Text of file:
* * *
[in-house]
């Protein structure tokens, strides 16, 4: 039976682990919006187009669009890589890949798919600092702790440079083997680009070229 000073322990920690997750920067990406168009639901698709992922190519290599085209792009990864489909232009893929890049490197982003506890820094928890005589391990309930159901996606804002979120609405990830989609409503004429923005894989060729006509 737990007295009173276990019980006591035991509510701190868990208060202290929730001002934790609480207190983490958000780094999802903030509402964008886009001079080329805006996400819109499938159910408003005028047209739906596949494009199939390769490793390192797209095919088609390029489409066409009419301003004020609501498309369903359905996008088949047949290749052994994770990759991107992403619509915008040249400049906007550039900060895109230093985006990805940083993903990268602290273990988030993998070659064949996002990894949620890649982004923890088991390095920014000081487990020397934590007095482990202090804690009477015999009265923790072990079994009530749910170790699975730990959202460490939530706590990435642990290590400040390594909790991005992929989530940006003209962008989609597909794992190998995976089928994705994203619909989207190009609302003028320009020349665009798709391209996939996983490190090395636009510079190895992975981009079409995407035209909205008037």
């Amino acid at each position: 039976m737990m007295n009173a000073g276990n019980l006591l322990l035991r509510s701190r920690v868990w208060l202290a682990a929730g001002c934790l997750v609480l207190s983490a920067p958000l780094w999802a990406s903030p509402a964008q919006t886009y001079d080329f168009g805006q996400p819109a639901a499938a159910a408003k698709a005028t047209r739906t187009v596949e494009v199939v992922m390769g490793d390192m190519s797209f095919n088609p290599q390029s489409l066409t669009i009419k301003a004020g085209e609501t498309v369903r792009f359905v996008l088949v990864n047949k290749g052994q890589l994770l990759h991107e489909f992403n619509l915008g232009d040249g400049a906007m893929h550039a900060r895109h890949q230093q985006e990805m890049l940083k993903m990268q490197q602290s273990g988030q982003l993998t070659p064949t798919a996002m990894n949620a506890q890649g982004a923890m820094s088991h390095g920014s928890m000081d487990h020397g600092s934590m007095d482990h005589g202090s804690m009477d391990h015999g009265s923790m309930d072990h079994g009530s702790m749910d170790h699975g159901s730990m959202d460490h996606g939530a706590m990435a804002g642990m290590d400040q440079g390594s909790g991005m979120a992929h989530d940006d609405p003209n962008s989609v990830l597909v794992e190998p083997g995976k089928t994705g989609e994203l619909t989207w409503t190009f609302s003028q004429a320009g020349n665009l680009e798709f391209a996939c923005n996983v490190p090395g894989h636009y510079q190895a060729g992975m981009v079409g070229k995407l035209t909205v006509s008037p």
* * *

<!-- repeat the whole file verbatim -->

[in-house]
């Protein structure tokens, strides 16, 4: 039976682990919006187009669009890589890949798919600092702790440079083997680009070229 000073322990920690997750920067990406168009639901698709992922190519290599085209792009990864489909232009893929890049490197982003506890820094928890005589391990309930159901996606804002979120609405990830989609409503004429923005894989060729006509 737990007295009173276990019980006591035991509510701190868990208060202290929730001002934790609480207190983490958000780094999802903030509402964008886009001079080329805006996400819109499938159910408003005028047209739906596949494009199939390769490793390192797209095919088609390029489409066409009419301003004020609501498309369903359905996008088949047949290749052994994770990759991107992403619509915008040249400049906007550039900060895109230093985006990805940083993903990268602290273990988030993998070659064949996002990894949620890649982004923890088991390095920014000081487990020397934590007095482990202090804690009477015999009265923790072990079994009530749910170790699975730990959202460490939530706590990435642990290590400040390594909790991005992929989530940006003209962008989609597909794992190998995976089928994705994203619909989207190009609302003028320009020349665009798709391209996939996983490190090395636009510079190895992975981009079409995407035209909205008037």
């Amino acid at each position: 039976m737990m007295n009173a000073g276990n019980l006591l322990l035991r509510s701190r920690v868990w208060l202290a682990a929730g001002c934790l997750v609480l207190s983490a920067p958000l780094w999802a990406s903030p509402a964008q919006t886009y001079d080329f168009g805006q996400p819109a639901a499938a159910a408003k698709a005028t047209r739906t187009v596949e494009v199939v992922m390769g490793d390192m190519s797209f095919n088609p290599q390029s489409l066409t669009i009419k301003a004020g085209e609501t498309v369903r792009f359905v996008l088949v990864n047949k290749g052994q890589l994770l990759h991107e489909f992403n619509l915008g232009d040249g400049a906007m893929h550039a900060r895109h890949q230093q985006e990805m890049l940083k993903m990268q490197q602290s273990g988030q982003l993998t070659p064949t798919a996002m990894n949620a506890q890649g982004a923890m820094s088991h390095g920014s928890m000081d487990h020397g600092s934590m007095d482990h005589g202090s804690m009477d391990h015999g009265s923790m309930d072990h079994g009530s702790m749910d170790h699975g159901s730990m959202d460490h996606g939530a706590m990435a804002g642990m290590d400040q440079g390594s909790g991005m979120a992929h989530d940006d609405p003209n962008s989609v990830l597909v794992e190998p083997g995976k089928t994705g989609e994203l619909t989207w409503t190009f609302s003028q004429a320009g020349n665009l680009e798709f391209a996939c923005n996983v490190p090395g894989h636009y510079q190895a060729g992975m981009v079409g070229k995407l035209t909205v006509s008037p």